Genesis 44:1–45:28

September 3rd, 2019| Topic: aBeLOG, Genesis | 0

Genesis 44:1–45:28

Self-sacrificial solidarity with the suffering, recognizing God’s overriding sovereignty, promotes divine blessing.

This section describes the remainder of the events on that fateful second trip to Egypt made by Joseph and his brothers. Benjamin had been brought along. Joseph, still incognito to his brothers, invites them to a grand feast and everything appears to be fine and dandy, at least till they get ready to return to Canaan.

Then comes the test that will reveal their repentant character and their changed colors: Joseph hides his goblet in Benjamin’s sack of food.

You see, the original crime against Joseph himself was that his half-brothers, working in solidarity, acted in hatred, vengeance, and greed, to inflict pain upon him, a son of Rachel. Had anything really changed? Had they come to terms with their father’s favoritism? Now will they take the food and the extra money, and run, abandoning Benjamin, another son of Rachel, forever?

Hey, here’s a great opportunity to get rid of another of Daddy’s favorites. Let’s just abandon this other parental pet and abscond. Good riddance!

But, no! When the cup is discovered in Benjamin’s sack, together they rend their clothes in a sign of powerful solidarity with the young one, and return to Joseph’s house without a moment’s hesitation, without a single recorded word (44:13), this even after having been told firmly that the innocent would be released and only the guilty would be detained (44:10). The innocent willing to suffer with one ostensibly guilty, all for the sake of family. Collective responsibility—they act as one! Finally, they show themselves to be their brother’s keepers. Amazing!

But Joseph doesn’t let them off the hook (44:15, 17). Because there is one more question to be answered: Has their earlier cavalier and callous attitude to their aging father changed? And so he insists that Benjamin stay back enslaved; the rest of them could return (44:17).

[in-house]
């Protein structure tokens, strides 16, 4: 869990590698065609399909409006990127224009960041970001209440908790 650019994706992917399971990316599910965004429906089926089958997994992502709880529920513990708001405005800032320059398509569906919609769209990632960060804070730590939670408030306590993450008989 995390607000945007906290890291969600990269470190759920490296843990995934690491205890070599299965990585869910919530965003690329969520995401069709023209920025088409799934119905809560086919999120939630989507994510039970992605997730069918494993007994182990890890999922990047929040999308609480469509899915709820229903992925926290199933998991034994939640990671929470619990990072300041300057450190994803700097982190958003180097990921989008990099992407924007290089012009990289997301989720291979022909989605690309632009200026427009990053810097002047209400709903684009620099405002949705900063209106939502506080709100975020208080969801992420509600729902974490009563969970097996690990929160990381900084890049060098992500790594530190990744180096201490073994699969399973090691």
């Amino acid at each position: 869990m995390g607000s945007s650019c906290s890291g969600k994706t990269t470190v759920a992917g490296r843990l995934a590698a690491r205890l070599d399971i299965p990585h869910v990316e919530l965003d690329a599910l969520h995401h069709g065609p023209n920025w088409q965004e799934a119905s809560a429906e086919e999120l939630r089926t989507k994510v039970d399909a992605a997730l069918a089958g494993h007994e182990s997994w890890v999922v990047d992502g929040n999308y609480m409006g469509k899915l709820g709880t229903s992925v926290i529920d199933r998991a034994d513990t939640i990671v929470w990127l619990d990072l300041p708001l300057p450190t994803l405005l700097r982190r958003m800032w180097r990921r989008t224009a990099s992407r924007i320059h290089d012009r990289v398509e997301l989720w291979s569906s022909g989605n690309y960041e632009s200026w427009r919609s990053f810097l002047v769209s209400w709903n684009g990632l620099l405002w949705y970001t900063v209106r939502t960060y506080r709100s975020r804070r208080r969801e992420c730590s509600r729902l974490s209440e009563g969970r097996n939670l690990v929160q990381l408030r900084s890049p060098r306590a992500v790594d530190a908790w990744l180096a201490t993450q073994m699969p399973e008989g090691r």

And then Judah speaks. What a speech! Declared one scholar: “No more moving example of true contrition and repentance is to be found in Scripture, unless it be the parable of the prodigal son (Luke 15).”

As he had promised his father in 43:9, Judah places his own life on the line (44:32–34). What is striking is that this act of sacrifice is not primarily being for Benjamin, but for the sake of an already wounded and deeply hurting father: Judah uses “father” fourteen times in his speech to Joseph (44:16, 18–34). The gist of Judah’s speech is that his father has lost one of his favorite sons already and they—Judah and his brothers—are not willing to put Jacob through another similar loss, the shock of which might well kill him. Judah concludes by asserting that he, Judah, will take the place of Benjamin (44:33–34). He is willing to forsake his very life, rather than put his father through the agony of another “bereavement” (42:36). And this, despite the fact that father Jacob, loves him, Judah, and his brothers less than he does the two favorites of his (37:3; 42:4, 36, 38). Judah is a broken man, well aware of his own guilt and his own burdens of responsibility. Even Joseph did not have to suffer the particular emotional upheavals that Judah experienced over the years. Judah is a strong competitor with Joseph to be the hero of this saga.

That Judah should adduce the father’s favoritism as the ground for self-sacrifice is such an irresistible proof of filial devotion that it breaks down Joseph’s last defenses. Joseph weeps!

With Judah’s self-denial, bonds are broken, reconciliation is achieved, relationships are restored—the blessing of God is experienced by one and all. The abundance of divine blessing is unprecedented: the entire family is reunited, and all seventy of them relocate to Egypt where they live in comfort. All because of Judah’s self-denying sacrifice, for a brother more loved than himself!

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